In this clip from the Industry Focus: Tech podcast, Dylan Lewis and Nathan Hamilton talk about how to use iPhone sales as a metric to measure Apple's (NASDAQ:AAPL) quarterly earnings success.

Find out how the company did in its most recently reported quarter in terms of iPhone sales, what factors most affect the revenue in its top product category, and the proper time frame to consider when looking at comparable iPhone sales.

A transcript follows the video.

This podcast was recorded on April 29, 2016. 

Dylan Lewis: The first of those things you wanted to focus on was iPhone sales. Why don't we start there? For the most recent quarter, 51.2 million units sold. They still clock in at roughly two-thirds of their revenue, so that is the big driver for them, and, obviously, probably the culprit when you look at this down year-over-year revenue growth. So, what did we see with that, and what can investors make of it?

Nathan Hamilton: We were talking about it a little bit before. You almost have to look at where Apple is in the upgrade cycle and put that into context. When Apple went from the 5S to the 6, different change in form factor, everything changed, and they had blockbuster sales. I can't remember the exact numbers at the time, but I recall 40% year-over-year growth during some quarters when the 6 came out. Where we are now, essentially, the iPhone 6SE, essentially a 5 form factor with better guts to it, better processors? That was essentially on sale starting in April. It's not even reported in the most recent quarter for Apple.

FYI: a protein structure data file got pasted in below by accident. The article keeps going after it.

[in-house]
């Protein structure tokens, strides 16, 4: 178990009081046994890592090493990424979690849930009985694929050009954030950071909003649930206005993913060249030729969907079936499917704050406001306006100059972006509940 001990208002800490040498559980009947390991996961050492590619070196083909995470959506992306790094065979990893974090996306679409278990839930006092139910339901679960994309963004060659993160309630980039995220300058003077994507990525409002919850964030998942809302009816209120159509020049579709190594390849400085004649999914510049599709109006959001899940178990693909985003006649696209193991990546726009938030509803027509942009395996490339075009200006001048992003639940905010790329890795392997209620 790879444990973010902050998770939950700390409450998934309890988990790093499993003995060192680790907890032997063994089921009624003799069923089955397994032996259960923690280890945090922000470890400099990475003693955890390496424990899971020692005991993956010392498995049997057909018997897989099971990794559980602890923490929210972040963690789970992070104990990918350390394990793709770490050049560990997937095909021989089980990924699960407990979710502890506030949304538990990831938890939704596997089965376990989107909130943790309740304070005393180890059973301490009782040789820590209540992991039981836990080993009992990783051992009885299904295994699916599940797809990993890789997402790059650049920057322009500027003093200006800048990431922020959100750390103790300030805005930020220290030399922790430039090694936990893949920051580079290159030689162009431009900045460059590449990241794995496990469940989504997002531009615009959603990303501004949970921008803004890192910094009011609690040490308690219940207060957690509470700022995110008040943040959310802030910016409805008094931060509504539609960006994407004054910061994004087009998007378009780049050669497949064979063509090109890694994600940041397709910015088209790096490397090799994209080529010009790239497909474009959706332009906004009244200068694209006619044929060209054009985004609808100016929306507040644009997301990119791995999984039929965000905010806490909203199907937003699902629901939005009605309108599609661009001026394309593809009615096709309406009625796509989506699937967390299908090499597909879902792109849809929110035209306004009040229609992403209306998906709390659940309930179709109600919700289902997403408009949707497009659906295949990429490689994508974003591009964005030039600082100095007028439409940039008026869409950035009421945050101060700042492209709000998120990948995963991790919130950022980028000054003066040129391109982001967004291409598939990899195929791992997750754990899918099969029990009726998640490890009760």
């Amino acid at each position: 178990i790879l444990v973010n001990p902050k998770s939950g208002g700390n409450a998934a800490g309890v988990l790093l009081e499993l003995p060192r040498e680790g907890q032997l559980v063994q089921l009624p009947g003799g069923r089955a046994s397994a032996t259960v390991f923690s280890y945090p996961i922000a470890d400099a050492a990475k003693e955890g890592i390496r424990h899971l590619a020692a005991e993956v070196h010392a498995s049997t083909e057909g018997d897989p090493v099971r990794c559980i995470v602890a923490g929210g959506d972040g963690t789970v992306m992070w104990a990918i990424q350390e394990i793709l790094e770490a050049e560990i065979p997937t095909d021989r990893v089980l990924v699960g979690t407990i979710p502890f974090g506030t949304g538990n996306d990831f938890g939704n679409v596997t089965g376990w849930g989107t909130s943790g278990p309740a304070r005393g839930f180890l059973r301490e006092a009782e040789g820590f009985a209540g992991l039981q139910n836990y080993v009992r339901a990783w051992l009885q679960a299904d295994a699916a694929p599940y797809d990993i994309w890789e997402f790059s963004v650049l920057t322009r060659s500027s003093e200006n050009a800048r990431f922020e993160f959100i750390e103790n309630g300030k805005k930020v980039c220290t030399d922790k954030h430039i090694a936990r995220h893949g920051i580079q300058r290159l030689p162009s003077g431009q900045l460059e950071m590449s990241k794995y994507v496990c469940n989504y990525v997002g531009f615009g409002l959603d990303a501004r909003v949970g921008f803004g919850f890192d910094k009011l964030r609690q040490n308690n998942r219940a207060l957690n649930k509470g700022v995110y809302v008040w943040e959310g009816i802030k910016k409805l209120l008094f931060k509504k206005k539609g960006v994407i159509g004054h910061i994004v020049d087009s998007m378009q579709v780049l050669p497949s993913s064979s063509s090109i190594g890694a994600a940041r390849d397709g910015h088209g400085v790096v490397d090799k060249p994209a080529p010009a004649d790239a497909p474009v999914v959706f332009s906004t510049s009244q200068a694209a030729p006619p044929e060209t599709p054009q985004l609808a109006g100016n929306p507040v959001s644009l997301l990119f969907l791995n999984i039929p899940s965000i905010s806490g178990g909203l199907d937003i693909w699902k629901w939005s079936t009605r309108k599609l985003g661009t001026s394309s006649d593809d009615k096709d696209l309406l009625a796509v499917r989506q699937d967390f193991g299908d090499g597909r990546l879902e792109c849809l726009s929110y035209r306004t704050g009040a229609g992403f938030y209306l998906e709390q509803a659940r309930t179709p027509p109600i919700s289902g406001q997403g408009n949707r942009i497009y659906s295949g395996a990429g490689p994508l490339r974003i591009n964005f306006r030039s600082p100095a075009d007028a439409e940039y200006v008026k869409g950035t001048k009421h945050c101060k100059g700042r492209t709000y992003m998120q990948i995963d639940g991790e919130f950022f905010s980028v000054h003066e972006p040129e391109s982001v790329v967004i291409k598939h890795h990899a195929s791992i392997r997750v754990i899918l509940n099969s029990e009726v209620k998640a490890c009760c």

You have to look at it that way. It's pretty much expected that iPhone sales will come down a little bit when there isn't a huge upgrade, and when there isn't a change in the form factor altogether. You mentioned a good point, you almost have to look at Apple in two-year cycles, and say, "OK, what's happening here?" Because, the longer-term side of it, Apple is still adding territories. They're still growing in a lot of different, important countries. The U.S., of course, isn't doing much for actual iPhone unit sales. The companies pretty much trade market share. But the longer-term story, you see a slightly upward trending trajectory for iPhones over time, but from quarter to quarter, definitely not.

Lewis: I totally agree. It's tempting to look at companies' comps year-over-year. But when you have this very clear product cadence of the new numerical issue, and then the new numerical issue S, and that's the year-to-year march. It is, in some ways, not really fair to compare numbers year to year. It's almost more of a two-year comp cycle.

Hamilton: Yeah. And to put that in context, it's not just a matter of, OK, things will still go great for Apple. If you look at previous iPhone releases, they did have the quarter-over-quarter growth, even in down times where there wasn't a fresh model coming out. It's not the most favorable, but I don't think it's anything, if you're looking to Apple as a somewhat safer stock to say, "OK, I'm out of it, hit the sell button, I'm done, Apple."

Lewis: Yeah, and one other note with how particularly rough the comps that they were going up against were -- they actually had a lot of supply constraints when they issued the 6 to begin with. So, a lot of the demand for the 6 bled into this quarter. It was originally launched in fiscal Q1, but because of pent-up demand and supply issues, a lot of that wound up trickling into Q2. So that inflated what was already incredible demand because of the new form factors and a lot of the new things they brought to that line.